Rosalie Adams and Family Donate Bible

Rosalie Adams and her family have recently donated a Bible to the St. John’s Museum in Peeler Hall.

By Susan Shinn Turner

Rosalie Adams and her family have presented a Stirewalt family Bible for the St. John’s museum in Peeler Hall.

The Bible is from the Moses Stirewalt family, Rosalie’s great-grandfather. It was printed in 1784 and is written in German. It came to Rosalie through a great uncle, Hamp Stirewalt.

“It’s a big Bible,” Rosalie notes. “It looks like a church Bible.”

Rosalie’s great-great-great-great grandfather — if we counted it correctly — was Johannes Stirewalt (1732-1796). His last name was originally spelled “Steigerwalt,” and he came from Germany on the ship, the Ranier, and settled in Rowan County.

Hamp Stirewalt was a well known church organist and directed the choir at St. John’s during the late 1930s and early 1940s.

“Uncle Hamp was very fond of my mom,” Rosalie says. “After he died, the widow of the man who had looked after him sent the Bible to my brother, Perry.”

Perry didn’t want to keep it, so he, Rosalie and their brother, Gerald, discussed what should be done with it. They considered sending it to the North Carolina Synod Headquarters, or to Organ or Ebenezer Lutheran churches, where many of the Stirewalts are buried.

But because Rosalie is a lifelong member of St. John’s, and because her uncle worked here and her mother taught Sunday School here for 42 years, the family decided it should go here. Rosalie, who celebrated her 90th birthday April 9, was baptized at St. John’s at six weeks of age in 1928.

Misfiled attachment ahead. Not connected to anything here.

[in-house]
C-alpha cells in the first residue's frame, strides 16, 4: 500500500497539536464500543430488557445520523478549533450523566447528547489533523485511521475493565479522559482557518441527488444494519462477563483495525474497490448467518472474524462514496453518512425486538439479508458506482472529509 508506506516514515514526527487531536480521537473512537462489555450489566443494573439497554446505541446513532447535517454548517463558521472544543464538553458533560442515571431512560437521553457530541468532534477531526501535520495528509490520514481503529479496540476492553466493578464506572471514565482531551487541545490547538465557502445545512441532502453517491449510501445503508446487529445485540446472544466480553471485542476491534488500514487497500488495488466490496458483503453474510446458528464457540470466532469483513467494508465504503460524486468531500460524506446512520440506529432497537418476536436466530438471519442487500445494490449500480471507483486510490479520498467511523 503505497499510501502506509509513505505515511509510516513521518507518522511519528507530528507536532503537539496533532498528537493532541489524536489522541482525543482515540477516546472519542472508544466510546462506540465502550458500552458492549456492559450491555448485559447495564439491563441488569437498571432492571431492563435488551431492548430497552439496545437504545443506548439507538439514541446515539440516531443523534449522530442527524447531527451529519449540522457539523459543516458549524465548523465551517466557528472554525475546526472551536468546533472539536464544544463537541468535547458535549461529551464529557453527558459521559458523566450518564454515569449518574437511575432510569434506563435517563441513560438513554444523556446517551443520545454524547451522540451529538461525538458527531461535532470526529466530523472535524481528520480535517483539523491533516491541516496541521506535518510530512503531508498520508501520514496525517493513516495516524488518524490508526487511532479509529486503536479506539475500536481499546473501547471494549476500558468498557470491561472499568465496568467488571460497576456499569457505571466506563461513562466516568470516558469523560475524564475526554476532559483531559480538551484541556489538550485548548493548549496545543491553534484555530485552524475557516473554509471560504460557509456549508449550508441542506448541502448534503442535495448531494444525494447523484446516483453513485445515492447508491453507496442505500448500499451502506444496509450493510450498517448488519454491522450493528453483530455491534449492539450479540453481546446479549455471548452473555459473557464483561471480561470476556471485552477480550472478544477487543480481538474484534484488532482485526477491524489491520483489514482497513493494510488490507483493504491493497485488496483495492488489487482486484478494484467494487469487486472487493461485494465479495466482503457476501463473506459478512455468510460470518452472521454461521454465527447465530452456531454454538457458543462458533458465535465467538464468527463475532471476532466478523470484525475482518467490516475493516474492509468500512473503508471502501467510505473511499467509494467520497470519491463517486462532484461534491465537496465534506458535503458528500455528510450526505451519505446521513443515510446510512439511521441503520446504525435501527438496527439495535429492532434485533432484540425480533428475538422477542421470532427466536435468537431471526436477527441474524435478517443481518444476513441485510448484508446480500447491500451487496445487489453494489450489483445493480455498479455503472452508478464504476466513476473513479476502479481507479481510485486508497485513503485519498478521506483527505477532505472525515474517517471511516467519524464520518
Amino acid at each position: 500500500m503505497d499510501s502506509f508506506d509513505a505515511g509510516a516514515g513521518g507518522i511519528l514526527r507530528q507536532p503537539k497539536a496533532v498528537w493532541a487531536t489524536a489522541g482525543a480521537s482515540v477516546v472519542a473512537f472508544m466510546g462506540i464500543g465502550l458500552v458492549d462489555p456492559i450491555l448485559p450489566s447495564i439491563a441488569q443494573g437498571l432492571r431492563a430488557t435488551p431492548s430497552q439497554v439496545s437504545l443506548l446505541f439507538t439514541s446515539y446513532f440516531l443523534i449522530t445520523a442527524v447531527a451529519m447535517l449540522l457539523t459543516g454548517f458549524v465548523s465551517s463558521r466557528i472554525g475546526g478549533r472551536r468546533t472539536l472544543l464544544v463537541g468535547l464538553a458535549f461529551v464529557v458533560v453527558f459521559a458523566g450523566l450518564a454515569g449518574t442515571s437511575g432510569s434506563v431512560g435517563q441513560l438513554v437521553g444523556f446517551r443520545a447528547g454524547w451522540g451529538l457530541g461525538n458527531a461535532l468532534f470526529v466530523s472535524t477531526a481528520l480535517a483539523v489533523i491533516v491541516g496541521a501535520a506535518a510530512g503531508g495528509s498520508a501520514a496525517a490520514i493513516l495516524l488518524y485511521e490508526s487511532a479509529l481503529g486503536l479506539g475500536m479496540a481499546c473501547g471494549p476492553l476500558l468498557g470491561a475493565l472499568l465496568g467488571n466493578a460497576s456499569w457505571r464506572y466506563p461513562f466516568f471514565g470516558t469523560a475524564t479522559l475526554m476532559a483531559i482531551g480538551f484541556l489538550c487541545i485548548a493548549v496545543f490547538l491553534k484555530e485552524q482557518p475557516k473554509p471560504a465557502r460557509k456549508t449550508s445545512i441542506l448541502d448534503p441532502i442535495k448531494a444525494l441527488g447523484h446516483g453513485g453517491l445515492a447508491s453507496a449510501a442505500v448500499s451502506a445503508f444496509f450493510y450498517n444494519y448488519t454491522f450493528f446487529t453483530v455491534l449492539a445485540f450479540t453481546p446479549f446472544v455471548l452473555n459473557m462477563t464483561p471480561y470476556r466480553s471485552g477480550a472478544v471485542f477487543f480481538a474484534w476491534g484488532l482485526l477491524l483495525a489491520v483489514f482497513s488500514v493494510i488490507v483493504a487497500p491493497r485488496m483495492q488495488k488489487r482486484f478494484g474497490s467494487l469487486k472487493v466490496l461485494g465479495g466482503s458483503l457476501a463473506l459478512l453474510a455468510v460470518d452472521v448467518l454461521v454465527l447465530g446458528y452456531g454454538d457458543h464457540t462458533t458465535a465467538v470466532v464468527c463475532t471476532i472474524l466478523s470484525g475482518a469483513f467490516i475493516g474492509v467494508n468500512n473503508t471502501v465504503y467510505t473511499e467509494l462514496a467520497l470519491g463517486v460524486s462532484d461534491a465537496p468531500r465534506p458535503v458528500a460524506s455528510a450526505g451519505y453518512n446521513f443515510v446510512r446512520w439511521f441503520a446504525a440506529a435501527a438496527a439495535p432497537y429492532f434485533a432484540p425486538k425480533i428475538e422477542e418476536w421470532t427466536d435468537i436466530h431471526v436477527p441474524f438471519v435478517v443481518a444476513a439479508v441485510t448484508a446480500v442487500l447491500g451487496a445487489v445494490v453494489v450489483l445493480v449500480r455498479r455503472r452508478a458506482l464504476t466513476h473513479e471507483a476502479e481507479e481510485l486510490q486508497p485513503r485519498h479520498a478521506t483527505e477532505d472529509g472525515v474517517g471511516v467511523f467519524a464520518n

The Bible is filled with beautiful black and white illustrations, such as this one from Genesis.

“My father never joined a church before he married,” she remembers. “He said he would go where his wife went.”

They initially went to Faith Lutheran Church, but moved to Newsome Road — near where Autumn Care is now — after their marriage.

“St. John’s was the logical church for them to go to,” Rosalie says.

The Bible is beautifully illustrated throughout with black and white engravings. There’s some information about Martin Luther at the beginning.

The Bible is on loan for two years, after which it will become a permanent addition to the museum.

“It’s an incredibly well-preserved Bible,” adds Pastor Rhodes. “It must have been carried by the family en route to America, with water stains I like to think are from the restless waters of the Atlantic — the dangerous but exciting journey of an immigrant family. There are definitely more stories between these pages than we’ll ever know.

“Throughout the Bible are large woodcuts, an old form of illustration unique to the era. I’m particularly interested in how much space is devoted to the Reformation, with a complete history of Martin and Katie Luther and full page illustrations of German princes who  made a significant impact upon the success of the Reformation. I’ve never seen that kind of history in a Bible like this.

“Thank you, Rosalie, for sharing this treasured Bible with us!”